Re: RARA-AVIS: Re: Lehane's Definition

From: Steve Novak (
Date: 21 Oct 2005

Very well said Kevin, most noir heroes may have a well developped Œclass conciousness¹ but to define all noir as Œworking class tragedy¹ is missing the mark and I would add that to put it the Œtragedy¹ section is also missing the mark...some of them have tragic endings but tragedies they are not; the phenomenon of Œdistance¹ is much too present in the writing or the directing/editing, both in the weave of the stories themselves (heroes Œoff¹ commentary...etc...) or in the Œauthor¹s¹ hand (second degree)....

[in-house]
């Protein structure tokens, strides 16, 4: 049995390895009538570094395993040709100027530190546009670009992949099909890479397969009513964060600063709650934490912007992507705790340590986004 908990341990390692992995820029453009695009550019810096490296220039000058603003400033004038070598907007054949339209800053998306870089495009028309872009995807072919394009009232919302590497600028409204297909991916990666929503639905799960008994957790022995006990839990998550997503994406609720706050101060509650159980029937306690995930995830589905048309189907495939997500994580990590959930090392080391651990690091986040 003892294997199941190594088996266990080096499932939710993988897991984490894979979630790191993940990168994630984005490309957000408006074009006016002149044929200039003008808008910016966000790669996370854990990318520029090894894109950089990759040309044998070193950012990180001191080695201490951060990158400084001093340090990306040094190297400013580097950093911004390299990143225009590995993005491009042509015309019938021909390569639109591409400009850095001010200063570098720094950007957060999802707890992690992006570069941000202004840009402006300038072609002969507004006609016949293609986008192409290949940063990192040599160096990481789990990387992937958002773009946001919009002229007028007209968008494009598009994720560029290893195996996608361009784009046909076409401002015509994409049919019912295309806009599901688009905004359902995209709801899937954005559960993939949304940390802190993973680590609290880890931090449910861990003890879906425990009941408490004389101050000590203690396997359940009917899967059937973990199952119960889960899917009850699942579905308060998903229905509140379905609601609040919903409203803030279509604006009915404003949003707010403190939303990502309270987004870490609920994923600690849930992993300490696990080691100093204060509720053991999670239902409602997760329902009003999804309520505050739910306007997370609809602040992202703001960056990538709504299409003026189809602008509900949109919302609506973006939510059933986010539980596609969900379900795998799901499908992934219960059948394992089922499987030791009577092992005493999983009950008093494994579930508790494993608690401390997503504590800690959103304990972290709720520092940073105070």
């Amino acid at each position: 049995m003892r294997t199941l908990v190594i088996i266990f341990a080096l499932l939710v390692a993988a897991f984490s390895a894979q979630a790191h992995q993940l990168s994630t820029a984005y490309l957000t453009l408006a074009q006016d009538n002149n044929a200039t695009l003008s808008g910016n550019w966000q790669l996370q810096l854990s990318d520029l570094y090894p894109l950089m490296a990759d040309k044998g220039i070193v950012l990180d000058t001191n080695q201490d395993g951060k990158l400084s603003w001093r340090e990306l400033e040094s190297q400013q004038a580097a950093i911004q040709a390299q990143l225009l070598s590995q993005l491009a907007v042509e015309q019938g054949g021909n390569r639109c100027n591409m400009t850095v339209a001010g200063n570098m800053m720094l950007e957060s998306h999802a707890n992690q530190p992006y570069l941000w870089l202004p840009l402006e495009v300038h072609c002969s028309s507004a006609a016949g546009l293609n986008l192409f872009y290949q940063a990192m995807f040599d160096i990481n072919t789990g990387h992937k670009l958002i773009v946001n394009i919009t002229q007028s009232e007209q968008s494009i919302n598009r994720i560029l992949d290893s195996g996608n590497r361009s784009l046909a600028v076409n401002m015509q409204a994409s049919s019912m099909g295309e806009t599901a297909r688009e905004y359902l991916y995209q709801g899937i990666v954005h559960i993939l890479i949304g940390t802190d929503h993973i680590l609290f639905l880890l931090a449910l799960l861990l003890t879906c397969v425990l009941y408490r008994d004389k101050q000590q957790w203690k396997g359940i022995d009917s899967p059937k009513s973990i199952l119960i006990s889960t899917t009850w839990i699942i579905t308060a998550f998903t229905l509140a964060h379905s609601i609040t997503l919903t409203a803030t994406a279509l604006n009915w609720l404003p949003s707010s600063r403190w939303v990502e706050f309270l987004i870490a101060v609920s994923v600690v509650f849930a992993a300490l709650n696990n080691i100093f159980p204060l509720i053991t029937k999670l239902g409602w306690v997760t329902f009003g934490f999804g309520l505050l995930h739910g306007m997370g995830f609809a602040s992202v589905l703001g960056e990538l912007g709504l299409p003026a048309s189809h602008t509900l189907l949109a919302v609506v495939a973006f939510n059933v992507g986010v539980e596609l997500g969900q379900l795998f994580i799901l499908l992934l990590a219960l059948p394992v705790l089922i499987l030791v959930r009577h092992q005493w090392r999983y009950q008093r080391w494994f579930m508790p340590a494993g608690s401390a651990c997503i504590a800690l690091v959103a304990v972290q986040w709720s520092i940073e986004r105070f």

On 10/20/05 8:15 PM, "Kevin Burton Smith" <> wrote:

> On Sep 24, 2005, at 1:15 AM, Dave the Z wrote:
>> > I'd have to say "working-class tragedy" doesn't make a hell of a lot
>> > of sense as a definition for noir. I also don't see the connection for
>> > film noir either - how does that definition fit film noir classics
>> > like Body Heat, Angel Heart, Chinatown, Double Indemnity, Blade
>> > Runner, Godfather 2?
> I'd have to agree. While a great many noirs (both film and novel) are
> set in the working class, it's not a major factor or a defining
> definition. These people are screwed and doomed whether the spoon in
> their yaps when they were born was silver or take-out plastic.

[Non-text portions of this message have been removed]

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